Apparently his mind is healing even better than we'd hoped it would -- and that's something that Leila could have never foreseen, the Admiral thought, rolling the test leads into neat circles and securing them with wire ties. 'As for ye, ye thought evil against me, but God meant it unto good.'

Morton sat up slowly, and judging from his expression, there was another request that he wanted to make, but was too shy to ask. "Uh, sir. . .?" he began hesitantly.

"Yes, Chip, I will. As a matter of fact, I'm honored that you'd ask me to go with you. I have a goodbye of my own to say," Nelson answered the Exec's question before he could ask it -- and once more, the Admiral secretly savored Morton's look of discomfiture. "Now, I have some work to do down here, and you have a report to write about this morning's experiment. . .after you eat lunch, I might add."

"Aye-aye, sir," Morton said with a wry smile. He retrieved his crutches where they had been propped against the wall: Doc had promised him only that morning that the cast could come off at the end of the week.

But Morton paused by the hatchway for a second or two and turned back toward Nelson, who still studied his clipboard of notes. Without looking up, the Admiral said, "You're welcome, Chip. . .again. Now get out of here and go get something to eat. And that's an order, Commander!"

"Don't worry about that, Admiral," a quiet voice from the corridor made both men jump a little. Crane grinned, secretly enjoying Nelson and Morton's disgusted expressions at having someone sneak up on them. "I came down to check on how things were going with the CGRS experiment. And now I'll see to it personally that this character gets some chow."

"Fine. . .excellent. . .wonderful idea," Nelson muttered, rolling his eyes. "You do that, Lee." The Admiral turned back to his clipboard of notes, continuing to grumble under his breath for a few seconds.

Captain and XO. . . dismissed! Crane thought with a little chuckle as he carefully closed the hatch after Morton.

When Crane turned around, Morton wore the pleading look of a man who could think of any number of things that he would rather be doing, instead of 'wasting time' eating. It was an expression that Crane had ignored before.

"Oh no you don't, Mister!" he shook his head with mock sternness. "You can just forget pulling that 'my stomach's upset, so I think I'll just go down to my cabin and work on my portable computer' sad-eyed puppy routine on me! Besides which, you have your orders. . .straight from the Admiral, I might add."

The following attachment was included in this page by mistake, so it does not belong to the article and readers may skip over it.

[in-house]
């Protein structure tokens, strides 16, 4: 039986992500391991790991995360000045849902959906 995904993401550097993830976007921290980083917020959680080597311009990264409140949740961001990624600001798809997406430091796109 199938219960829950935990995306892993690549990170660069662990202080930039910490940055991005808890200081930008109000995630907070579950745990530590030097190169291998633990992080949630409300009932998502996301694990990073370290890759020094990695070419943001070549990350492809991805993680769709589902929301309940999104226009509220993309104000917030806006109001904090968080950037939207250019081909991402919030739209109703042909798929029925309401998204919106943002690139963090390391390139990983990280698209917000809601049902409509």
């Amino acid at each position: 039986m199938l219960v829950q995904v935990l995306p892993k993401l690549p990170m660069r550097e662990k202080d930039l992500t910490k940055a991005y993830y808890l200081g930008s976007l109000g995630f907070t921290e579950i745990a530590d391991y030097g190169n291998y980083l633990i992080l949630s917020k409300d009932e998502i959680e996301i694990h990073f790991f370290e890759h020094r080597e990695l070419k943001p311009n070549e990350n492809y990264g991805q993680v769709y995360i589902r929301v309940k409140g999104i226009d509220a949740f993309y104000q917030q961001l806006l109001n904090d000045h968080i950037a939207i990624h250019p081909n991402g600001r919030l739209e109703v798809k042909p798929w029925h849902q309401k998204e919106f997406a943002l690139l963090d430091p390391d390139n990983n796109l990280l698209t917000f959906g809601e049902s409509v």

"You're right, Lee," Morton shrugged ruefully. "I guess that's why Rules One and Two were the first things we learned in the Academy."

Crane paused in mid-stride. "Rules One and Two?"

"Oh, you know, Lee. Rule Number One: the Admiral is always right," Morton said with a philosophical shrug, then continued down the corridor.

They walked together in silence for several minutes, while the Captain contemplated several large, inexplicable holes in his memory. "Hold it just a minute," he said suspiciously. "Rule One, I know. But I don't think I ever even heard of Rule Two, let alone remember it."

"Lee. . .Lee. . .Lee -- you never heard of Rule Two?" the Exec shook his head with a mildly reproving click of his tongue. "They must have covered it on one of those mornings after you and Sheila. . ."

". . .all right, enough strolling down Memory Lane!" Crane snapped, just as they reached the Officers Mess. His voice may have been stern, but his expression was definitely sheepish. "Are you going to tell me what Rule Two is, Chip -- or do I have to break your other leg just to keep the first one company?"

Morton charitably ignored the Captain's momentary loss of self-control. "Simply stated, Rule Two is as follows: if the Admiral is wrong. . ." he paused for dramatic effect.

From Crane's vantage point, the Exec's smile was nauseatingly beatific. "Will you just get on with it, man? 'If the Admiral's wrong'. . . then what?" Crane snapped.

". .if the Admiral is wrong," Morton grinned just before he ducked inside the Mess, "then there IS no Rule Two!"

The End

Copyright 1999 by China Jade